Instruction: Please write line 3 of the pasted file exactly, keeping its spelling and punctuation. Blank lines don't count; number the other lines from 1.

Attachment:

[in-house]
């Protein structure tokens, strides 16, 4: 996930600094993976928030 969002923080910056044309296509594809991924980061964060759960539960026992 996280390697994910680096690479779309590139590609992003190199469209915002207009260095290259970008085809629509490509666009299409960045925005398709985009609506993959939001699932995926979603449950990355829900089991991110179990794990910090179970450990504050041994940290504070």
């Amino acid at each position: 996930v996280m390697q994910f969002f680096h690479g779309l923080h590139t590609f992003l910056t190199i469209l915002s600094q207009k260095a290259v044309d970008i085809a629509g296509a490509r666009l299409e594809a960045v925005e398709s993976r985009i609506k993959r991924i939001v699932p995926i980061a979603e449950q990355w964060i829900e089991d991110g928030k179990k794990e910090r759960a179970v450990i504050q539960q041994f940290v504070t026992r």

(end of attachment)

């Amino acid at each position: 996930v996280m390697q994910f969002f680096h690479g779309l923080h590139t590609f992003l910056t190199i469209l915002s600094q207009k260095a290259v044309d970008i085809a629509g296509a490509r666009l299409e594809a960045v925005e398709s993976r985009i609506k993959r991924i939001v699932p995926i980061a979603e449950q990355w964060i829900e089991d991110g928030k179990k794990e910090r759960a179970v450990i504050q539960q041994f940290v504070t026992r």